No losers in womens NCAA Final Four

There were no losers in this weekend's NCAA Women's Basketball Final Four.  The men can only hope Monday's night's national championship game is as exciting as the women's finish.  Baylor overcame an injury to starter Lauren Cox and withstood a furious Notre Dame rally to win its third national championship with an 82-81 win that went down the wire.

I was riveted in watching the action, admiring how players on both sides played as if they had the proverbial "ice water in their veins." 

Friday night's semifinals were no less scintillating, as Baylor outscored Oregon, 72-67 and Notre Dame dropped Connecticut for the second straight year in the semis, this time by an 81-76 score.  The Fighting Irish unleashed a relentless attack, after trailing by nine points with 7:52 left in the game, as these two schools continued their heated rivalry.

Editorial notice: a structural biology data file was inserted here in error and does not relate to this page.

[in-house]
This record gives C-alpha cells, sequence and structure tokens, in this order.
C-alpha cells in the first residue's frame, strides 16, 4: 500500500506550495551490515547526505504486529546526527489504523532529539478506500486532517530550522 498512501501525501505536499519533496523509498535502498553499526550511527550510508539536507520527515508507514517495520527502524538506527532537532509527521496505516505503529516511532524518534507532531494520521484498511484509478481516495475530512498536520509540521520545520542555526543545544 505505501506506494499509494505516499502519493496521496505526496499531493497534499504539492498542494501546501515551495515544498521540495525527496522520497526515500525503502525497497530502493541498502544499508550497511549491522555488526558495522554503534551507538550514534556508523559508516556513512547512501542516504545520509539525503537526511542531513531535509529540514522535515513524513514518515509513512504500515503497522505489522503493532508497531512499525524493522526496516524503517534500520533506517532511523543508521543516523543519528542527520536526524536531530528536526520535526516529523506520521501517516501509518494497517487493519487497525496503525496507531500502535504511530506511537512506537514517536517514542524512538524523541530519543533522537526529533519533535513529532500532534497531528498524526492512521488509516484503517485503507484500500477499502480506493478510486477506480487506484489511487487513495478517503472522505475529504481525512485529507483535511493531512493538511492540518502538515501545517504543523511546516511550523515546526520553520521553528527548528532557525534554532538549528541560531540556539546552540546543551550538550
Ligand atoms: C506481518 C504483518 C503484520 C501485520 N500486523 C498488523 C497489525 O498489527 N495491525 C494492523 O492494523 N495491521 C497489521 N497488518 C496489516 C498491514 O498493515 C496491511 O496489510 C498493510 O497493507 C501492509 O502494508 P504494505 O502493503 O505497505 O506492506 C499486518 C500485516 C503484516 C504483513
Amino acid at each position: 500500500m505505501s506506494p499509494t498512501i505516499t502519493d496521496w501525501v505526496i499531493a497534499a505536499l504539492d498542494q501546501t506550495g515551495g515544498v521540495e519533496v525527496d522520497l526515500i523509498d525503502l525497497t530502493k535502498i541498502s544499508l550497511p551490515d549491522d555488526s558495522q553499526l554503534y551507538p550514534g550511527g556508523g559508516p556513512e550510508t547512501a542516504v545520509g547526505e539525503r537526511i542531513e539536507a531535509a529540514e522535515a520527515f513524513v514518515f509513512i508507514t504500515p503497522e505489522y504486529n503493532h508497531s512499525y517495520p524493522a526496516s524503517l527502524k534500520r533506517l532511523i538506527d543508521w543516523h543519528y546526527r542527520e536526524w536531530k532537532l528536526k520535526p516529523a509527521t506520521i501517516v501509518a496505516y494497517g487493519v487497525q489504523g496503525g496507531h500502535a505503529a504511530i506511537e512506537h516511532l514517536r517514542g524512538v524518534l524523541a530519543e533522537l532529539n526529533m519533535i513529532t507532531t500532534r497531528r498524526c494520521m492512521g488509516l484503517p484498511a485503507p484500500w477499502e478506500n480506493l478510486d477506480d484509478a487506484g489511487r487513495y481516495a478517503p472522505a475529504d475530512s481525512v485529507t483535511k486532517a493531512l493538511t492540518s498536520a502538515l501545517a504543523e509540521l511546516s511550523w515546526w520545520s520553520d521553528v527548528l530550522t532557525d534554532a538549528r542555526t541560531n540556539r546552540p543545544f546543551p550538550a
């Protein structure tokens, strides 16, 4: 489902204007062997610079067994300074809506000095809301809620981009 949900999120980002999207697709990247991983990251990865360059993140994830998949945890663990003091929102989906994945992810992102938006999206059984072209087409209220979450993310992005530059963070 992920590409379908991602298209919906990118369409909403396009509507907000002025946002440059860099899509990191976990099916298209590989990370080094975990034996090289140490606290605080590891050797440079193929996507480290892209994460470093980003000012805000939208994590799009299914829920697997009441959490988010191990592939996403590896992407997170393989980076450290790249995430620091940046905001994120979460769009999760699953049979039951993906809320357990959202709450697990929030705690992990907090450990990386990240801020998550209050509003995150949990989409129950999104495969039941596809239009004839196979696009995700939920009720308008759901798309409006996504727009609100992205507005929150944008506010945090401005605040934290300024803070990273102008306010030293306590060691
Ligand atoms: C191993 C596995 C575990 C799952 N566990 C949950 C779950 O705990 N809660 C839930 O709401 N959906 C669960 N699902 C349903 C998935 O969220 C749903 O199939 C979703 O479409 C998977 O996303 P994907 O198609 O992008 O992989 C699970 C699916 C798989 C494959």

With Baylor's thrilling win in the title game, UConn remains the last school to defend its national championship.  Notre Dame was attempting to make it back-to-back titles.

But here is the bottom line.  There were no losers this weekend.  I know that sounds trite, but it is the truth.  Pull out any cliche in the books.  They all apply to this weekend.  All the schools provided entertaining basketball.  What more can you ask for? 

Rooting for Geno and UConn

Geno Auriemma
You bet I'm rooting for the UConn women's basketball team Friday night, when they play Notre Dame in the NCAA semifinals.  In my lifetime, the success of the women's basketball program at Connecticut has become one of the great stories in sports.